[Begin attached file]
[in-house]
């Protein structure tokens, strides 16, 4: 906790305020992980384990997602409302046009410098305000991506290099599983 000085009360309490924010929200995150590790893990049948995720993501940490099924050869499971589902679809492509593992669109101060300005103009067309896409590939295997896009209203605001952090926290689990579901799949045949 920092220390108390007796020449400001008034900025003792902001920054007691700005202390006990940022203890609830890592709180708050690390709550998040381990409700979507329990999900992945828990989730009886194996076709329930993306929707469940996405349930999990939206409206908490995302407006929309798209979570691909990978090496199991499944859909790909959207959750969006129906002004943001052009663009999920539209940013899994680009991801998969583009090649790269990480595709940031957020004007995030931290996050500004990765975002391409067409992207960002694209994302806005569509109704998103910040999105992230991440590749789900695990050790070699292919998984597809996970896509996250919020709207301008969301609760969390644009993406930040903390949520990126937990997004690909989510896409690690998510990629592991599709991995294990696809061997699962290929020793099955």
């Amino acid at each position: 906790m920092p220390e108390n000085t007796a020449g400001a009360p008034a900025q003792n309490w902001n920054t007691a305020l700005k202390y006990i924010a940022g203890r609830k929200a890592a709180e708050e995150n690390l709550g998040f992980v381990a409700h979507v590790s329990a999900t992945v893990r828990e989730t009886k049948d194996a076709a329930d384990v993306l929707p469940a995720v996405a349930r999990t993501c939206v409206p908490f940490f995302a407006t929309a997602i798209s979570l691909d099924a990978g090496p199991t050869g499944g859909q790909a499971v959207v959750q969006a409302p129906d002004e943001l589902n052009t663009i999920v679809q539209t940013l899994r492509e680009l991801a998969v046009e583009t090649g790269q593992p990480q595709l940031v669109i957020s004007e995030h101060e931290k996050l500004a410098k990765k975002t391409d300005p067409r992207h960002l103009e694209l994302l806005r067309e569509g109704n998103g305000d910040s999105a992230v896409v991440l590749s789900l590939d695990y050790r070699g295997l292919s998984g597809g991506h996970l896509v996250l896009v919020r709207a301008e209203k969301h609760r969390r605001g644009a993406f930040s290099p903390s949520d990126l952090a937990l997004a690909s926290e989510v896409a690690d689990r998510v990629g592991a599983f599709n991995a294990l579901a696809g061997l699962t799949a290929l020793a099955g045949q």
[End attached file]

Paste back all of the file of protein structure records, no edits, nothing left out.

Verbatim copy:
[in-house]
């Protein structure tokens, strides 16, 4: 906790305020992980384990997602409302046009410098305000991506290099599983 000085009360309490924010929200995150590790893990049948995720993501940490099924050869499971589902679809492509593992669109101060300005103009067309896409590939295997896009209203605001952090926290689990579901799949045949 920092220390108390007796020449400001008034900025003792902001920054007691700005202390006990940022203890609830890592709180708050690390709550998040381990409700979507329990999900992945828990989730009886194996076709329930993306929707469940996405349930999990939206409206908490995302407006929309798209979570691909990978090496199991499944859909790909959207959750969006129906002004943001052009663009999920539209940013899994680009991801998969583009090649790269990480595709940031957020004007995030931290996050500004990765975002391409067409992207960002694209994302806005569509109704998103910040999105992230991440590749789900695990050790070699292919998984597809996970896509996250919020709207301008969301609760969390644009993406930040903390949520990126937990997004690909989510896409690690998510990629592991599709991995294990696809061997699962290929020793099955």
């Amino acid at each position: 906790m920092p220390e108390n000085t007796a020449g400001a009360p008034a900025q003792n309490w902001n920054t007691a305020l700005k202390y006990i924010a940022g203890r609830k929200a890592a709180e708050e995150n690390l709550g998040f992980v381990a409700h979507v590790s329990a999900t992945v893990r828990e989730t009886k049948d194996a076709a329930d384990v993306l929707p469940a995720v996405a349930r999990t993501c939206v409206p908490f940490f995302a407006t929309a997602i798209s979570l691909d099924a990978g090496p199991t050869g499944g859909q790909a499971v959207v959750q969006a409302p129906d002004e943001l589902n052009t663009i999920v679809q539209t940013l899994r492509e680009l991801a998969v046009e583009t090649g790269q593992p990480q595709l940031v669109i957020s004007e995030h101060e931290k996050l500004a410098k990765k975002t391409d300005p067409r992207h960002l103009e694209l994302l806005r067309e569509g109704n998103g305000d910040s999105a992230v896409v991440l590749s789900l590939d695990y050790r070699g295997l292919s998984g597809g991506h996970l896509v996250l896009v919020r709207a301008e209203k969301h609760r969390r605001g644009a993406f930040s290099p903390s949520d990126l952090a937990l997004a690909s926290e989510v896409a690690d689990r998510v990629g592991a599983f599709n991995a294990l579901a696809g061997l699962t799949a290929l020793a099955g045949q």